Catastrophic Car Accidents
Under Ontario law, some car accidents are so significant and so devastating, that our government has set aside a special set of rules and protocols to deal with such accidents. They are referred to a "catastrophic motor vehicle accidents" or "catastrophic claims". In the legal world, you will hear lawyers, doctors, insurance adjusters and other health care professionals refer to the term "CAT", or "CAT CLAIM" or CAT FILE".
If your injuries have been deemed catastrophic, then you will be entitled to a greater variety, and simply put, just more accident benefits. The reason for this is because you or your loved one will need these benefits very badly if the injuries have met the catastrophic injury level. What these benefits are is constantly changing. To give you an example, these benefits have been reduced in the past 4 years, and the government at the request of insurers is constantly scrutinizing the level of funding required for CAT accident victims. This has never sat right with our law firm as we believe that CAT accident victims along with their families ought to be entitled to as much support as possible in order to help them with their road to recovery.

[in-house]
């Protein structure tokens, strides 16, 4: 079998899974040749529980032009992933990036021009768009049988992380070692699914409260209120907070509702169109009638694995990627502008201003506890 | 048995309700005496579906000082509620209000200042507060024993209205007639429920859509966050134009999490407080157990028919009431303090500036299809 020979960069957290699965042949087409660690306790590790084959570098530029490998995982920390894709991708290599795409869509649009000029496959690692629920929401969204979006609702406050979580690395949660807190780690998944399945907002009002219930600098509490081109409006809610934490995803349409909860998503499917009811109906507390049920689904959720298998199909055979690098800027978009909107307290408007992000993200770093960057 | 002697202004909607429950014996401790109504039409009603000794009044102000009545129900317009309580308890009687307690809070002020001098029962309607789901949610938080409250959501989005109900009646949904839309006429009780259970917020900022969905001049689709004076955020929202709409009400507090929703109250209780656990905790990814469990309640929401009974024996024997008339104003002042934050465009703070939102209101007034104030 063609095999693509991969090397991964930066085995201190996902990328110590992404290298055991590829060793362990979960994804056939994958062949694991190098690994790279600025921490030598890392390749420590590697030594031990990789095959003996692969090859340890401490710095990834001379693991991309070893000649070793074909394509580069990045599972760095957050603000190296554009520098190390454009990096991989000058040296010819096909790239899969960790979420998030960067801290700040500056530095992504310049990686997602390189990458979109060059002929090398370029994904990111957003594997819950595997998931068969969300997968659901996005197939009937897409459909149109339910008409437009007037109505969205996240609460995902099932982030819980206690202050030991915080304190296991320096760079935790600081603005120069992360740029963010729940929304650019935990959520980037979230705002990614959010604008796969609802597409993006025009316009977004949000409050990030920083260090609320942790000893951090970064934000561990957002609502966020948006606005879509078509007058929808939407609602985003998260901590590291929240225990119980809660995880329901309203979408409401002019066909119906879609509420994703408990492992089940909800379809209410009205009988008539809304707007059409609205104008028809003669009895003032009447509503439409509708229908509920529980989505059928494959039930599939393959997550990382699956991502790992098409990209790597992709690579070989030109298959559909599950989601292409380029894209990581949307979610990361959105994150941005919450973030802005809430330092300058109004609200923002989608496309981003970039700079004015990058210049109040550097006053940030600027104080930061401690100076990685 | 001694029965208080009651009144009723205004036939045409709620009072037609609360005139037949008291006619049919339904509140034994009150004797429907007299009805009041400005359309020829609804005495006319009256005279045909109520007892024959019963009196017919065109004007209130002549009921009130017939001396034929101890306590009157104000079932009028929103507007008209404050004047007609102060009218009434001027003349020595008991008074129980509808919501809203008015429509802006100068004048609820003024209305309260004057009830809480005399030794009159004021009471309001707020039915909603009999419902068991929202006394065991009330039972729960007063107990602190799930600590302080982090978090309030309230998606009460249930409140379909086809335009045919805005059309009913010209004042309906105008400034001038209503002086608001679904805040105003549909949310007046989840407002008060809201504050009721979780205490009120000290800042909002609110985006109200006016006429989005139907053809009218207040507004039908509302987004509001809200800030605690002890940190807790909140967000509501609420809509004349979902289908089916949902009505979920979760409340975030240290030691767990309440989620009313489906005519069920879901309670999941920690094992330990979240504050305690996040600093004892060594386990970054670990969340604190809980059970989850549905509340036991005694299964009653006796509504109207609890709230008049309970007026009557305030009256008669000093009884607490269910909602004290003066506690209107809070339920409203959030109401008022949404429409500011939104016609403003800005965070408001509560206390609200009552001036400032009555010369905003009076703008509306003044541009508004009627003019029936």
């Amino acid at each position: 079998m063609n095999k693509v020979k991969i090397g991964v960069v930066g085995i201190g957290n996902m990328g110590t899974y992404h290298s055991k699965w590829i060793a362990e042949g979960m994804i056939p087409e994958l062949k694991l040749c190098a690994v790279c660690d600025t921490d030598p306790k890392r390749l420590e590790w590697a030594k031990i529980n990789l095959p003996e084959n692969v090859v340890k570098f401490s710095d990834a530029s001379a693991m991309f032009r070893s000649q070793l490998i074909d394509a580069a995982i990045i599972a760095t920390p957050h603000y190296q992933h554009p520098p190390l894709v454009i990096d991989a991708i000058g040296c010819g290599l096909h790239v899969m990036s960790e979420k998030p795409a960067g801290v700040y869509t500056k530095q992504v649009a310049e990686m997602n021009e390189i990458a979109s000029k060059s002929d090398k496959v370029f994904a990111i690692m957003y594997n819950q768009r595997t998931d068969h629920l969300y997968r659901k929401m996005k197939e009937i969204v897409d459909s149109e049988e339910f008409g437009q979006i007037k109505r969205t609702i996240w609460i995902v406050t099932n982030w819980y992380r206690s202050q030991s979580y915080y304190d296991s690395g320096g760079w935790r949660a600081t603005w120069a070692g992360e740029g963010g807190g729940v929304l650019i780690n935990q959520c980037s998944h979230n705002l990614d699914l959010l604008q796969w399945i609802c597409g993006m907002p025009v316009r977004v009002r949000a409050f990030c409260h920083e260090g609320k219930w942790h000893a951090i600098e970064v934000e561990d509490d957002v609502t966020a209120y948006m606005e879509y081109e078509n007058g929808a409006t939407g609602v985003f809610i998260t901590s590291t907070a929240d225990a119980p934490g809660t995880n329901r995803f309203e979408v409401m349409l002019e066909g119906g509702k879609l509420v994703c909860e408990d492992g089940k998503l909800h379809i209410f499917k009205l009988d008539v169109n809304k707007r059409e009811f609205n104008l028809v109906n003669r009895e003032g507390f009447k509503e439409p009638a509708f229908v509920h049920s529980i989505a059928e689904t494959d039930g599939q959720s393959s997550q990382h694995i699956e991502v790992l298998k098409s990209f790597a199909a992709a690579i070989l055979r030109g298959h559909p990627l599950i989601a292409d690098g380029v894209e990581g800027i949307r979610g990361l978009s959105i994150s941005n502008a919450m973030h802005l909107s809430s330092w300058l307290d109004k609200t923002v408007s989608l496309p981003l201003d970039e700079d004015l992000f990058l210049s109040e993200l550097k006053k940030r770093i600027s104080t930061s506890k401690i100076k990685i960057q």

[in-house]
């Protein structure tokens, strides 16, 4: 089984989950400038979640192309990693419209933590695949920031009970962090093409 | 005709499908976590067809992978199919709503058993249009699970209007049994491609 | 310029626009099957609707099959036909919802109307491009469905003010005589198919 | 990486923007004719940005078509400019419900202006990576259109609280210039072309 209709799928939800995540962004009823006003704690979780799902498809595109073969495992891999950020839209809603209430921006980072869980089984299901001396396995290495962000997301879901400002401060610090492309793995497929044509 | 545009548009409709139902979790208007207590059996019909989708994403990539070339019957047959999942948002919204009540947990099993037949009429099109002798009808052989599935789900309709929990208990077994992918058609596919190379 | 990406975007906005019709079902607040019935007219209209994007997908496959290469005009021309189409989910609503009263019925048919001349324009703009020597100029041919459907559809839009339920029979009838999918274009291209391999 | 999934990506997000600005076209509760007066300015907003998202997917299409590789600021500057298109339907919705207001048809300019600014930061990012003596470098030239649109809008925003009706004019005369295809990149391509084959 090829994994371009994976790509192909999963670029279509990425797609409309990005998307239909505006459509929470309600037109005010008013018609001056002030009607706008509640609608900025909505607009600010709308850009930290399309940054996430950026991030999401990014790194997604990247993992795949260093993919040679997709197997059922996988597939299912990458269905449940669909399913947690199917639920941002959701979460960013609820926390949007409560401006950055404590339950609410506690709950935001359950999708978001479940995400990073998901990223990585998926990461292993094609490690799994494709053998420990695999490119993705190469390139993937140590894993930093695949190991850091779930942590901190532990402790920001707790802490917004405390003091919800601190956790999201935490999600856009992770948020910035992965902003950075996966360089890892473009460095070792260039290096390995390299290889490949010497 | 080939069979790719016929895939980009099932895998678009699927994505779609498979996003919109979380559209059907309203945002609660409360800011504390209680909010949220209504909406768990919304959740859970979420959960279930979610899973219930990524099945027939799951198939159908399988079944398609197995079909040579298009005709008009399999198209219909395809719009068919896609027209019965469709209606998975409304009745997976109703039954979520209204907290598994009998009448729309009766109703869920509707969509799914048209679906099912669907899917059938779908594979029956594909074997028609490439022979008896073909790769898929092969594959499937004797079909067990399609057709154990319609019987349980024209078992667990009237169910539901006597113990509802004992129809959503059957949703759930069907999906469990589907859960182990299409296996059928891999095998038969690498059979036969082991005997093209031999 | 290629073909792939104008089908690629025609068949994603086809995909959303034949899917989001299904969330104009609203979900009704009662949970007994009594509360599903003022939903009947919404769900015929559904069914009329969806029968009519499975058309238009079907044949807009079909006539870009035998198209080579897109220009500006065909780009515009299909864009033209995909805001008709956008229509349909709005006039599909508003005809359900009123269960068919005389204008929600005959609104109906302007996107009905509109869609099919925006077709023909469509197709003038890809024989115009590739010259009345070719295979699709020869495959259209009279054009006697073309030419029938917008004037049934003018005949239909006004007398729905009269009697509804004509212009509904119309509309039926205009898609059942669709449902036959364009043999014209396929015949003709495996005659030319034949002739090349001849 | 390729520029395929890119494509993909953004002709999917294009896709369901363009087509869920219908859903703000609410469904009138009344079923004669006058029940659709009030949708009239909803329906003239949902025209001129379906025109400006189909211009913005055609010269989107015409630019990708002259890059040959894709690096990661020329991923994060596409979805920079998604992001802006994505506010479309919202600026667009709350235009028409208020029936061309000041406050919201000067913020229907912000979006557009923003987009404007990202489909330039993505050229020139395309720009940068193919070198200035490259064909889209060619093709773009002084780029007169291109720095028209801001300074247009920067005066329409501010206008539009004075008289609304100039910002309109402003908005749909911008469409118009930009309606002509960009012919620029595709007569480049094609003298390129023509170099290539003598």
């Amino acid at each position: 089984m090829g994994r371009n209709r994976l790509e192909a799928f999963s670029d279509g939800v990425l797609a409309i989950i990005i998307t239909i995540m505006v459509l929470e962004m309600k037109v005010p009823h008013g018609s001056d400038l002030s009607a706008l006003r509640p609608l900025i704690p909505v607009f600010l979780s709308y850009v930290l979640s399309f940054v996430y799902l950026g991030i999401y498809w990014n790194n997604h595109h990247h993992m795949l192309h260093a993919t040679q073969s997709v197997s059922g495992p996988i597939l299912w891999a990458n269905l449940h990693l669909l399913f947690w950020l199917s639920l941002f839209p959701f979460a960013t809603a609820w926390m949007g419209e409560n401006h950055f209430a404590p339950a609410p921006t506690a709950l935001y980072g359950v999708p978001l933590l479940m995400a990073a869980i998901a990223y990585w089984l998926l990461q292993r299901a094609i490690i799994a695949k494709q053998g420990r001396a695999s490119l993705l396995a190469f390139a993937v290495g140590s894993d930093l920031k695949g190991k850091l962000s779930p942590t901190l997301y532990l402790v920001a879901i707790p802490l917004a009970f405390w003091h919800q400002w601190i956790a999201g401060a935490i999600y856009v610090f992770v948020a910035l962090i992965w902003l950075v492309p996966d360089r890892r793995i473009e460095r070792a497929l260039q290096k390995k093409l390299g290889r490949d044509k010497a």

Multiple orthopaedic injuries, spinal cord injury, brain injury, loss of limb and paraplegia are common when it comes to catastrophic injuries. These are areas which our law firm deals with every day.